3. Put the rack in the upper third of the oven and preheat the oven to 400°F (200°C). Line a large baking sheet with baking paper (parchment paper). Make the strudel dough as described below. Spread about 3 tablespoons of the remaining melted butter over the dough using your hands (a bristle brush could tear the dough, you could use a special feather pastry brush instead of your hands). Sprinkle the buttered dough with the bread crumbs. Spread the walnuts about 3 inches (8 cm) from the short edge of the dough in a 6-inch-(15cm)-wide strip. Mix the apples with the raisins (including the rum), and the cinnamon sugar. Spread the mixture over the walnuts.

4. Fold the short end of the dough onto the filling. Lift the tablecloth at the short end of the dough so that the strudel rolls onto itself. Transfer the strudel to the prepared baking sheet by lifting it. Curve it into a horseshoe to fit. Tuck the ends under the strudel. Brush the top with the remaining melted butter.

5. Bake the strudel for about 30 minutes or until it is deep golden brown. Cool for at least 30 minutes before slicing. Use a serrated knife and serve either warm or at room temperature. It is best on the day it is baked.

Strudel dough
from “Kaffeehaus – Exquisite Desserts from the Classic Cafés of Vienna, Budapest and Prague” by Rick Rodgers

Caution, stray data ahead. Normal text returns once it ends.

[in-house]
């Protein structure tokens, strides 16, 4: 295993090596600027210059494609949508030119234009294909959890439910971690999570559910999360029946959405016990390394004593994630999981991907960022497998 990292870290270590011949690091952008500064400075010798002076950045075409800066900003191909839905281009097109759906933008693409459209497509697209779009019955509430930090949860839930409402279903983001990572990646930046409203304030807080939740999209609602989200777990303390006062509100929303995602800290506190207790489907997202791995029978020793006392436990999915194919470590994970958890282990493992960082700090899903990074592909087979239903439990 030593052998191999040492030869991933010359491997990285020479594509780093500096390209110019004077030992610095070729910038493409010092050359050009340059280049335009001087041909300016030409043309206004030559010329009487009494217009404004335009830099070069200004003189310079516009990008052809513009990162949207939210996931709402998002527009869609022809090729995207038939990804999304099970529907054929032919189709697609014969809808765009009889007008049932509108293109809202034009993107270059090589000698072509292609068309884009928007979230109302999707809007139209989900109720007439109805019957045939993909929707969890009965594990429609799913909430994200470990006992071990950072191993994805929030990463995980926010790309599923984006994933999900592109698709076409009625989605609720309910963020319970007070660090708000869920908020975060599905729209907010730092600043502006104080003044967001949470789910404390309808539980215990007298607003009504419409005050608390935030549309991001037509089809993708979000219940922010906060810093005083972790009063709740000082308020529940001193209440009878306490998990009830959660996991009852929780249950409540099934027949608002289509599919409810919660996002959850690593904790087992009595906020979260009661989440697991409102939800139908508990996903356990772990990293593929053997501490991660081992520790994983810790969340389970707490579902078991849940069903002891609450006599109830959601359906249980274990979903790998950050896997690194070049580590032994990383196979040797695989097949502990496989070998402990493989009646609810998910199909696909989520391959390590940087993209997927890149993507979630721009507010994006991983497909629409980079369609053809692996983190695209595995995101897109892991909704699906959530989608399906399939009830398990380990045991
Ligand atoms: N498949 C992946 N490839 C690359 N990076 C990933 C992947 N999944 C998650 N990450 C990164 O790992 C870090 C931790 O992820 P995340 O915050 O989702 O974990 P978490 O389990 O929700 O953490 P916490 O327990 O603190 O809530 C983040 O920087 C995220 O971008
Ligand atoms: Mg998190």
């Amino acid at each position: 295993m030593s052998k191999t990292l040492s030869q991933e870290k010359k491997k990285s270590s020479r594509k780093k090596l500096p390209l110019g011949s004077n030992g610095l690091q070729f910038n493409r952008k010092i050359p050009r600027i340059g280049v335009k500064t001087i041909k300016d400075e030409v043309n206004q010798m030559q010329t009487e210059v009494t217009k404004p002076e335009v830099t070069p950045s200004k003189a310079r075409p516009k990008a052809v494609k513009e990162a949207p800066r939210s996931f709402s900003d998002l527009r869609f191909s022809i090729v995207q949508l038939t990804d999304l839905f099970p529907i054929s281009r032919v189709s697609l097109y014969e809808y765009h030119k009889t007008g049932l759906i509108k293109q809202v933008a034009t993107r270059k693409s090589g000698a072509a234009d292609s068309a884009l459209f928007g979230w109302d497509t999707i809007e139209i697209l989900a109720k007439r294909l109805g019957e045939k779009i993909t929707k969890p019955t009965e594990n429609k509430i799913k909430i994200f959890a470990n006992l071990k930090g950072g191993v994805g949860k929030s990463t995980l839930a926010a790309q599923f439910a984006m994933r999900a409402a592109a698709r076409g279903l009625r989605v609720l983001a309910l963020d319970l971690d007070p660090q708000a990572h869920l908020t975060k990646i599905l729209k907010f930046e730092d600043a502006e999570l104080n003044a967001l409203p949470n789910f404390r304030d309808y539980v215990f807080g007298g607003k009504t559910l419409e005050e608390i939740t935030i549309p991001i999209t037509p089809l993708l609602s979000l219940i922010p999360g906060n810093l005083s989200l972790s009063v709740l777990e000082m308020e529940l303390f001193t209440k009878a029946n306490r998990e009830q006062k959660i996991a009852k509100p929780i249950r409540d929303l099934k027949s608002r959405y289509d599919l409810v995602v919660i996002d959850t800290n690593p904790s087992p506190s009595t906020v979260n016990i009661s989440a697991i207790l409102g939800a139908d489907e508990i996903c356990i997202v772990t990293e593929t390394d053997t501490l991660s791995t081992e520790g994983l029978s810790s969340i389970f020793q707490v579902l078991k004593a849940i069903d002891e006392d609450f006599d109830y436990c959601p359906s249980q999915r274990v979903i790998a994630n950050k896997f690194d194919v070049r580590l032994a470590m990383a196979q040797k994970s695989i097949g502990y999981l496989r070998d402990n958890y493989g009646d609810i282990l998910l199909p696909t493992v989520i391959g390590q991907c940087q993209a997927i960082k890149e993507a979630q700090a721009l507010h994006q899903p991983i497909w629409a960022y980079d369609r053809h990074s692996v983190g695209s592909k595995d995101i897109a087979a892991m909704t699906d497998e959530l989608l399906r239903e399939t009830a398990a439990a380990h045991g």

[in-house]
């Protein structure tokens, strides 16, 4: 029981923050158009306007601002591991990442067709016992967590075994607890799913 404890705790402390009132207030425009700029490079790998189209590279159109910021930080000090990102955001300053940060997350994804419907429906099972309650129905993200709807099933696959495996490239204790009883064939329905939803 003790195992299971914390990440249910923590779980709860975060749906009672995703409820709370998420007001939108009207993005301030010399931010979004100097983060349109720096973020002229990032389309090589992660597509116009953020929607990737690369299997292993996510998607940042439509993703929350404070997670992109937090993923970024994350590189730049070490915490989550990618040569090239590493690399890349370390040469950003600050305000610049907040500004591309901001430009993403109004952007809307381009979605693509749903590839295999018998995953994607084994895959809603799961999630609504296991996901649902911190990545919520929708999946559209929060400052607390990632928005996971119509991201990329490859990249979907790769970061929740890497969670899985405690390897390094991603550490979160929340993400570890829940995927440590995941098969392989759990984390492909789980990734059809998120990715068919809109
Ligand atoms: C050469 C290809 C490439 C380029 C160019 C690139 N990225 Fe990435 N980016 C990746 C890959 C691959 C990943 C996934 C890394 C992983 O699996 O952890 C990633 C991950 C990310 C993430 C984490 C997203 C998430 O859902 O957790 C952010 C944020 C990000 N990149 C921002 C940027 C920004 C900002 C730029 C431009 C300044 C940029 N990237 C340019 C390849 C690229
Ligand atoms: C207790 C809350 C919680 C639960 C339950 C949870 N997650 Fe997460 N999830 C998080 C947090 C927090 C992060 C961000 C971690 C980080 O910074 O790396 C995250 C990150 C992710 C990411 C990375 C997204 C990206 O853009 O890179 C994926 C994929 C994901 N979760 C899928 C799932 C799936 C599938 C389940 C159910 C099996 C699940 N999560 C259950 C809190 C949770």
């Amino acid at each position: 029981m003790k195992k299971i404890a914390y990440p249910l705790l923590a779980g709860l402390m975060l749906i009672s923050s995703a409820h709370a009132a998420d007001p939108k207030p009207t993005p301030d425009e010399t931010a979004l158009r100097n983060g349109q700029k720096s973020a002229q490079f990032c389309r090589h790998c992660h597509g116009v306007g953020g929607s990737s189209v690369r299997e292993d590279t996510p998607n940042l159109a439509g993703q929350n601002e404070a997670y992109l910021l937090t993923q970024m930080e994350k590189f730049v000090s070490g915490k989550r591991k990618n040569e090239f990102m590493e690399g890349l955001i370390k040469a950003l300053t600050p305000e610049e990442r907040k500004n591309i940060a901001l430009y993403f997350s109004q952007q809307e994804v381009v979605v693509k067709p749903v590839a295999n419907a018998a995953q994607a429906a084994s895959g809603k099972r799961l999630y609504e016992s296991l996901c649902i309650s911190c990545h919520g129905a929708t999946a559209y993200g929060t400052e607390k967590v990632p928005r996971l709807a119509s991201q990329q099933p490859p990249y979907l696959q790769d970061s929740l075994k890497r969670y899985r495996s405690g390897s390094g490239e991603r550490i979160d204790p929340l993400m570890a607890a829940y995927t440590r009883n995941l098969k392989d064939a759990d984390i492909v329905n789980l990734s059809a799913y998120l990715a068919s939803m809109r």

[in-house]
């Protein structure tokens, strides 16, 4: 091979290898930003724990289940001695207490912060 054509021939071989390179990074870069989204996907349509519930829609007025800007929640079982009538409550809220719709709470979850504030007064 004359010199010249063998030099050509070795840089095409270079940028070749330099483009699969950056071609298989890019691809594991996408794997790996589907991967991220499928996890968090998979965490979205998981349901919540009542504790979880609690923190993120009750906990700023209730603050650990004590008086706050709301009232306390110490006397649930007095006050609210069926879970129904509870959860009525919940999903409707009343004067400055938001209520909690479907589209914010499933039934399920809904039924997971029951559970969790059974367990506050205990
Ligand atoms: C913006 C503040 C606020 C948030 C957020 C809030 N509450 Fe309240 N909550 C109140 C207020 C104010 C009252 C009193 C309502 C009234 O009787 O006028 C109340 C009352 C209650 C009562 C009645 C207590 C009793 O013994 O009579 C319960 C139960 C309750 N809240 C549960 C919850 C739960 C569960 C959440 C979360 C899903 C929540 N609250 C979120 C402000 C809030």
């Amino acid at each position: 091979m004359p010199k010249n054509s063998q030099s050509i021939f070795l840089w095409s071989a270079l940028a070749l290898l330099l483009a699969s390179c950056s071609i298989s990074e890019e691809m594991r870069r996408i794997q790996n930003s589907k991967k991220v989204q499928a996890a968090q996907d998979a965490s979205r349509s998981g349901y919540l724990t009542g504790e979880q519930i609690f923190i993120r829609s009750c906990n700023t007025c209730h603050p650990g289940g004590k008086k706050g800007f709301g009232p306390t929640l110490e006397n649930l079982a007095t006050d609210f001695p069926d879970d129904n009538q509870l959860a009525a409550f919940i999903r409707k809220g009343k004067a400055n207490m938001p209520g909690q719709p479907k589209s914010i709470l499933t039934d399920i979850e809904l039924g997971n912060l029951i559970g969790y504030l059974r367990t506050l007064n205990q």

1 1/3 cups (200 g) unbleached flour
1/8 teaspoon salt
7 tablespoons (105 ml) water, plus more if needed
2 tablespoons (30 ml) vegetable oil, plus additional for coating the dough
1/2 teaspoon cider vinegar

1. Combine the flour and salt in a stand-mixer fitted with the paddle attachment. Mix the water, oil and vinegar in a measuring cup. Add the water/oil mixture to the flour with the mixer on low speed. You will get a soft dough. Make sure it is not too dry, add a little more water if necessary.
Take the dough out of the mixer. Change to the dough hook. Put the dough ball back in the mixer. Let the dough knead on medium until you get a soft dough ball with a somewhat rough surface.

2. Take the dough out of the mixer and continue kneading by hand on an unfloured work surface. Knead for about 2 minutes. Pick up the dough and throw it down hard onto your working surface occasionally.
Shape the dough into a ball and transfer it to a plate. Oil the top of the dough ball lightly. Cover the ball tightly with plastic wrap. Allow to stand for 30-90 minutes (longer is better).

3. It would be best if you have a work area that you can walk around on all sides like a 36 inch (90 cm) round table or a work surface of 23 x 38 inches (60 x 100 cm). Cover your working area with table cloth, dust it with flour and rub it into the fabric. Put your dough ball in the middle and roll it out as much as you can.
Pick the dough up by holding it by an edge. This way the weight of the dough and gravity can help stretching it as it hangs. Using the back of your hands to gently stretch and pull the dough. You can use your forearms to support it.